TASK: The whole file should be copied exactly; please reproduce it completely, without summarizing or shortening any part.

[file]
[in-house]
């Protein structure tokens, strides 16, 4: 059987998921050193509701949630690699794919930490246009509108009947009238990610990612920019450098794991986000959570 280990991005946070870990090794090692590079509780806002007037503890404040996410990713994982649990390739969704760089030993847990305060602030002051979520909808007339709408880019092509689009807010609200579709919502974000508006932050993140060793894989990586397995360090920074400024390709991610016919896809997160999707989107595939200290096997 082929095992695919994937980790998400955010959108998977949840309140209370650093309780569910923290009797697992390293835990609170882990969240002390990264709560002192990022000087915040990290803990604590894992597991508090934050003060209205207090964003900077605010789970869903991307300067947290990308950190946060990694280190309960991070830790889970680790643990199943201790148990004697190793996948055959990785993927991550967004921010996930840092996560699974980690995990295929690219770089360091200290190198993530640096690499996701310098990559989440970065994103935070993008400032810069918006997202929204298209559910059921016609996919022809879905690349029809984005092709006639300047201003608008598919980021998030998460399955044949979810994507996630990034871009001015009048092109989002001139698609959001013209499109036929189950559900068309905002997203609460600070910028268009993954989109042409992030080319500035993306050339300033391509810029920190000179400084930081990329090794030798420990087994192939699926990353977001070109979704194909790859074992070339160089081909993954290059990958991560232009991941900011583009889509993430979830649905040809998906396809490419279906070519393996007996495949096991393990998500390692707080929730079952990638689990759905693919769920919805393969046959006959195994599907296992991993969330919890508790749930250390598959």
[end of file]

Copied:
[in-house]
């Protein structure tokens, strides 16, 4: 059987998921050193509701949630690699794919930490246009509108009947009238990610990612920019450098794991986000959570 280990991005946070870990090794090692590079509780806002007037503890404040996410990713994982649990390739969704760089030993847990305060602030002051979520909808007339709408880019092509689009807010609200579709919502974000508006932050993140060793894989990586397995360090920074400024390709991610016919896809997160999707989107595939200290096997 082929095992695919994937980790998400955010959108998977949840309140209370650093309780569910923290009797697992390293835990609170882990969240002390990264709560002192990022000087915040990290803990604590894992597991508090934050003060209205207090964003900077605010789970869903991307300067947290990308950190946060990694280190309960991070830790889970680790643990199943201790148990004697190793996948055959990785993927991550967004921010996930840092996560699974980690995990295929690219770089360091200290190198993530640096690499996701310098990559989440970065994103935070993008400032810069918006997202929204298209559910059921016609996919022809879905690349029809984005092709006639300047201003608008598919980021998030998460399955044949979810994507996630990034871009001015009048092109989002001139698609959001013209499109036929189950559900068309905002997203609460600070910028268009993954989109042409992030080319500035993306050339300033391509810029920190000179400084930081990329090794030798420990087994192939699926990353977001070109979704194909790859074992070339160089081909993954290059990958991560232009991941900011583009889509993430979830649905040809998906396809490419279906070519393996007996495949096991393990998500390692707080929730079952990638689990759905693919769920919805393969046959006959195994599907296992991993969330919890508790749930250390598959």